"Matteau went over to the trophy and actually touched it for good luck although hockey players always had been taught that touching the Wales thing was supposed to bring bad luck.

"He had made a decision that flew in the face of decades worth of superstition. So there he was, late to the second overtime which already had begun."

By the time Matteau had reached the Rangers bench, plenty of opportunities had transpired for both sides although the accent was on the home club.

"It was amazing," said author Tim Sullivan, "how the Rangers refused to get frustrated. They kept pushing forward. They kept attacking."

In between, the Devils broke through when Richer fired at Richter with Bernie Nicholls desperately trying to screen the Rangers goalie. But Richter managed to foil the attempt.

At this point in the second overtime a very critical change took place which differed from the previous ebb and flow. It was so apparent to one of the SportsChannel producers that he turned to a colleague and whispered:

"Something's gone wrong with the Devils; and it doesn't look like a strategy thing. Whenever they get the puck in their zone, they're not skating or passing it out. They're just flinging it to center and hoping for the best."

This was not a one-time thing but rather a pattern of desperation. I vividly recall telling our stat person, "We're giving the Rangers opportunity after opportunity. This is not good."

Now it was the Rangers Brian Noonan who had the puck and passed it to Glenn Anderson. Suddenly, the Rangers erupted with a 2-on-1 break. The only Devils defenseman back was the aging Russian Slava Fetisov. 

Anderson, one of the more accurate Ranger shooters, let his drive go from the circle but Brodeur managed to make the save but, somehow, the puck drifted behind the net from where it skimmed to the left corner.

New Jersey's John MacLean got to it first but by this time the Devils seemed trapped in their own desperation syndrome. Instead of waiting for a free teammate, MacLean simply lofted the puck to center.

Seeming to sense that their foe had become irreparably disorganized, the Rangers did a "Thank you very much" and organized yet another rush.

Blueshirts defenseman Jeff Beukeboom caught MacLean's Texas Leaguer and quickly settled it flat on the ice. That enabled coach Mike Keenan to make a line change.

"Because Matteau had been tied up, putting a new set of laces on his skates," Giannone remembers, "he was late to the bench. Well, he finally made it and he was fresh because he hadn't skated for a half-hour."

The tired Devils also made a change and now it was a matter of which team could control the puck for a sustained play on goal.

Eventually, Beukeboom, at the left point, drilled the rubber - good and hard - into New Jersey's end of the rink. Once again, the Devils tried to organize; or at the very least relieve the pressure. 

This time Fetisov had the biscuit and the fatal mistake unfolded. Giannone detailed the precise play in author Matthew Blittner's oral history, Unforgettable Rangers.

"Fetisov went to pass it across the ice to his defensive teammate Scott Niedermayer," Giannone recalled. "but the puck bounced off Esa Tikkanen's skate and off to the backboards."

Tim Sullivan, who also had followed the play, later noted that Fetisov's safest move at that moment was to loft the puck to center the way MacLean had done it minutes earlier.

But the puck that Fetisov had earmarked for Niedermayer took an unexpected detour and was up for grabs. As it happened, Matteau had just completed the line change and leaped over the boards, hellbent for the loose puck.

Giannone: "Niedermayer was caught flatfooted. And because Matteau had jumped on the ice, he had a full head of steam from the far bench. That enabled him to get a half step on Nieder and he poked the puck past him."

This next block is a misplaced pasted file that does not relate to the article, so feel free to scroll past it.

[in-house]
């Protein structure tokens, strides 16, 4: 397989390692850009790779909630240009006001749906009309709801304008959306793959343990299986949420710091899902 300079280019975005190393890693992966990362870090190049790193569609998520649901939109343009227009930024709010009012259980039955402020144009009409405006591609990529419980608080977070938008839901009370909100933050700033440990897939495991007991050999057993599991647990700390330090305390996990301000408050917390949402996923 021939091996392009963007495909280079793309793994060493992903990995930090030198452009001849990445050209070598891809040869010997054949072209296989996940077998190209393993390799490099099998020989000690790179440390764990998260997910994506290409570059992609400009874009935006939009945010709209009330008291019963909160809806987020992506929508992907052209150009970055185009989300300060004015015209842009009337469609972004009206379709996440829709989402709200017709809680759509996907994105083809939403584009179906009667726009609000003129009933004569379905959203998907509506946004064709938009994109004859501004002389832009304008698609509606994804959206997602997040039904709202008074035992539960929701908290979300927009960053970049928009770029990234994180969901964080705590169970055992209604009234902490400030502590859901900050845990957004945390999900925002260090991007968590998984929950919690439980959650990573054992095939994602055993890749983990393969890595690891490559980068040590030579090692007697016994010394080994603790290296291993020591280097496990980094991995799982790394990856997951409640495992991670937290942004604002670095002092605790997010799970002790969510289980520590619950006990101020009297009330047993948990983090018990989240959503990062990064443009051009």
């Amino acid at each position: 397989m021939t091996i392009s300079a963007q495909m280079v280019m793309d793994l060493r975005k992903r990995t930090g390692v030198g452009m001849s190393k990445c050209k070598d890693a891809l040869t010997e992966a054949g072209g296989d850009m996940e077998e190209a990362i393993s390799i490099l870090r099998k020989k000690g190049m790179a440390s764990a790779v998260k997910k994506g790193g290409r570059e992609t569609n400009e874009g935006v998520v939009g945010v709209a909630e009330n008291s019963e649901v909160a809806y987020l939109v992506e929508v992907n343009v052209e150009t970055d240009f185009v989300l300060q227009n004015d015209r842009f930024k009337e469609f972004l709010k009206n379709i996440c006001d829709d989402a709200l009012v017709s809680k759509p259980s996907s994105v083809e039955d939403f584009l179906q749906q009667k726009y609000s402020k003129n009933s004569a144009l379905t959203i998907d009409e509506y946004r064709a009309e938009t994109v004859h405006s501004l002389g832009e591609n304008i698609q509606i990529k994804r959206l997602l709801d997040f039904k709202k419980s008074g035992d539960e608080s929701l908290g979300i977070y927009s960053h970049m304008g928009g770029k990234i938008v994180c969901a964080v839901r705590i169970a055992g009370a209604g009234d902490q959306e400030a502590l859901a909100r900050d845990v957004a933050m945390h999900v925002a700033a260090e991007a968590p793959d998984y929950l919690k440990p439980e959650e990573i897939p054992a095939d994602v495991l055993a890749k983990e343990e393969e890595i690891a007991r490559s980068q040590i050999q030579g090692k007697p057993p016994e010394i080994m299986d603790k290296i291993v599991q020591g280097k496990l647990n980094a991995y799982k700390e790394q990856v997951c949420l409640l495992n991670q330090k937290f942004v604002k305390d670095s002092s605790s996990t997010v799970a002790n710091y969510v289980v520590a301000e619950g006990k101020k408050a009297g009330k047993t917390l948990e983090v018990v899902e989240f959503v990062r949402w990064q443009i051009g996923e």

But Matteau was not in a normal scoring position and he still had three Devils who just might disrupt his charge: Neidermayer, Fetisov, and Brodeur, the goaltender. 

"Now Niedermayer is following Matteau," added Giannone. "As Matteau goes behind the net, Nieder realizes that he won't be able to catch Steph so he literally fish hooks him, putting his stick right in his right arm and pulling back.

"He almost looked like he was water skiing and could have been called for 'hooking.' But there was no penalty called."

In retrospect, the Devils wished that a penalty had been called; at least that would have halted play. But Scott's attempt at "fishing," boomeranged on him and his hockey club.

"Because Matteau was yanked by Nieder," Giannone concluded, "it caused his body to actually turn to where his chest was now facing the ice. That little tug pulled him into position where the only thing he could do was throw it in front."

Which is precisely what he did.

From my viewpoint - and others - it seemed like a routine wraparound that could have - should have! - been prevented by an alert Brodeur covering all possible wraparound angles.

It's not that Marty was asleep at the switch; he was aware of the threat but, again, Lady Luck and the Law of Gravity were working for the Rangers at this moment.

Giannone: "Marty went down with his paddle and it hit off his stick and it popped up in the air and slid right between his legs. It was hard to believe that it actually got past Brodeur. Looking at it, I figured that there was no way that that puck was going to go in."

But it did and Devils fans forever debated whether Marty should have stopped it. Certainly, the impartial critics believed that, yes, he should have stopped the thrust.

"After a magnificent effort all night long," Sullivan concluded, "Brodeur let one in he should have stopped."

Jim Dowd was the first Devil to see the rubber cross the red goal line. "I saw it go in," said Dowd, "and I was numb."

Mister Devil, Ken Daneyko, best analyzed the traumatic moment simply and precisely. "It was a shame it had to end on a fluky, bad goal, but that's hockey."

The good news for the Devils was multiple. Despite the blow to the franchise's solar plexis, the sun came up the next morning in the east. 

Jacques Lemaire was voted coach of the year, Scott Stevens was voted to the First All-Star Team, while leading the league in plus-minus and Marty Brodeur, as expected, won the Calder Trophy as rookie-of-the-year.

Plus, the Devils had made an important statement to the rest of the NHL.

They will be a team to be reckoned with - right away.